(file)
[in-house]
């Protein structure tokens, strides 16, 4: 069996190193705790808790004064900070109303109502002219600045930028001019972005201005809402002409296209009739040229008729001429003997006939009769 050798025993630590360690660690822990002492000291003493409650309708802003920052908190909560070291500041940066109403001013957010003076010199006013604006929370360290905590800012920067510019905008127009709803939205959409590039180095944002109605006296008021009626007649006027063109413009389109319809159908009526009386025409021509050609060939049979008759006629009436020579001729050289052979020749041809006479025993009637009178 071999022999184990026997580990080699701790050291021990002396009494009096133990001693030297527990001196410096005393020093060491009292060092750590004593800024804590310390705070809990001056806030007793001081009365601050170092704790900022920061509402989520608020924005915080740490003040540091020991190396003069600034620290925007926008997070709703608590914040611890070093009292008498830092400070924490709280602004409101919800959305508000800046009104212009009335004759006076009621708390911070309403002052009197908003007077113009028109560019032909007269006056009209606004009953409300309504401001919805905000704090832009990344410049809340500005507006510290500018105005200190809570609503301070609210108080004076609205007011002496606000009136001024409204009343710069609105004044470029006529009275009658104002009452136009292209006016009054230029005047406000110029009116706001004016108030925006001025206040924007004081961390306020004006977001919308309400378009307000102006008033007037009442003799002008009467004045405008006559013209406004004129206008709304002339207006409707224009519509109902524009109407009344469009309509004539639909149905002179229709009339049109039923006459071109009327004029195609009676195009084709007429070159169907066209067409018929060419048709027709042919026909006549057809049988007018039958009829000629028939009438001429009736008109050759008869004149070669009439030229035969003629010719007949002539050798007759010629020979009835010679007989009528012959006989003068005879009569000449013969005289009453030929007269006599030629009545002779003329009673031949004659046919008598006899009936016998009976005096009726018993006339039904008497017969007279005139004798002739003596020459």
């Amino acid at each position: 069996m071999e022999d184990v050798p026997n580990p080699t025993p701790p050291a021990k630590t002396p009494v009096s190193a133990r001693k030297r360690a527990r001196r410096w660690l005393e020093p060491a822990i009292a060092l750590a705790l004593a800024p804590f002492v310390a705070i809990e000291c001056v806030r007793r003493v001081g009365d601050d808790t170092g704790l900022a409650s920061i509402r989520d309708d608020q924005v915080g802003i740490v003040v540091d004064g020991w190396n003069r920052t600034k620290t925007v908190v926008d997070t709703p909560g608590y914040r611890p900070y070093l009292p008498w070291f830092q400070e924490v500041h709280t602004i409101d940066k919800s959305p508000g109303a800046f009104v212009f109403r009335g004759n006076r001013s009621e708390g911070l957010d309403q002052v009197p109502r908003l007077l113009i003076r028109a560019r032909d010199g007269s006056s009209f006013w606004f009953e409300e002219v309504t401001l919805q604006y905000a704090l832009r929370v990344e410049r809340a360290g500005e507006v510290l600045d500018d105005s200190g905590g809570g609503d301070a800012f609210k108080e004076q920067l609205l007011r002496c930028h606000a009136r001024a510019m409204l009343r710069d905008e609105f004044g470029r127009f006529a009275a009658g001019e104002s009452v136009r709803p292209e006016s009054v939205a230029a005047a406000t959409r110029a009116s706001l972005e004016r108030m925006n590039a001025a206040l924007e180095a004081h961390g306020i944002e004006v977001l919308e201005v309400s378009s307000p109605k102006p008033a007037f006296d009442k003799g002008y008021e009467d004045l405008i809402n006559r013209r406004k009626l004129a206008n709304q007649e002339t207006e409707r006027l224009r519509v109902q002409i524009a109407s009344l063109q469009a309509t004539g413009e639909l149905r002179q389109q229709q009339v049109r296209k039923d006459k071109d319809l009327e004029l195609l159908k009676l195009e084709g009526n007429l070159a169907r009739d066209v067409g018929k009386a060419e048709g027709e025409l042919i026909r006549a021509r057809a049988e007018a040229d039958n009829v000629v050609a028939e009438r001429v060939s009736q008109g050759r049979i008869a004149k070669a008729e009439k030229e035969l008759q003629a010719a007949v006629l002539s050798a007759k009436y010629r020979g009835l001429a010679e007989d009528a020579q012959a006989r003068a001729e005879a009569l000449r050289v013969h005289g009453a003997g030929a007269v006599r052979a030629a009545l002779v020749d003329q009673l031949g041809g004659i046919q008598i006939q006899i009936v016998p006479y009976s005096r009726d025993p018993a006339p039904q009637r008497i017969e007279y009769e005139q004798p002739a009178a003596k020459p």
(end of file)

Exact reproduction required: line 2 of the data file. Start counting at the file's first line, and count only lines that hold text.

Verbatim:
């Protein structure tokens, strides 16, 4: 069996190193705790808790004064900070109303109502002219600045930028001019972005201005809402002409296209009739040229008729001429003997006939009769 050798025993630590360690660690822990002492000291003493409650309708802003920052908190909560070291500041940066109403001013957010003076010199006013604006929370360290905590800012920067510019905008127009709803939205959409590039180095944002109605006296008021009626007649006027063109413009389109319809159908009526009386025409021509050609060939049979008759006629009436020579001729050289052979020749041809006479025993009637009178 071999022999184990026997580990080699701790050291021990002396009494009096133990001693030297527990001196410096005393020093060491009292060092750590004593800024804590310390705070809990001056806030007793001081009365601050170092704790900022920061509402989520608020924005915080740490003040540091020991190396003069600034620290925007926008997070709703608590914040611890070093009292008498830092400070924490709280602004409101919800959305508000800046009104212009009335004759006076009621708390911070309403002052009197908003007077113009028109560019032909007269006056009209606004009953409300309504401001919805905000704090832009990344410049809340500005507006510290500018105005200190809570609503301070609210108080004076609205007011002496606000009136001024409204009343710069609105004044470029006529009275009658104002009452136009292209006016009054230029005047406000110029009116706001004016108030925006001025206040924007004081961390306020004006977001919308309400378009307000102006008033007037009442003799002008009467004045405008006559013209406004004129206008709304002339207006409707224009519509109902524009109407009344469009309509004539639909149905002179229709009339049109039923006459071109009327004029195609009676195009084709007429070159169907066209067409018929060419048709027709042919026909006549057809049988007018039958009829000629028939009438001429009736008109050759008869004149070669009439030229035969003629010719007949002539050798007759010629020979009835010679007989009528012959006989003068005879009569000449013969005289009453030929007269006599030629009545002779003329009673031949004659046919008598006899009936016998009976005096009726018993006339039904008497017969007279005139004798002739003596020459």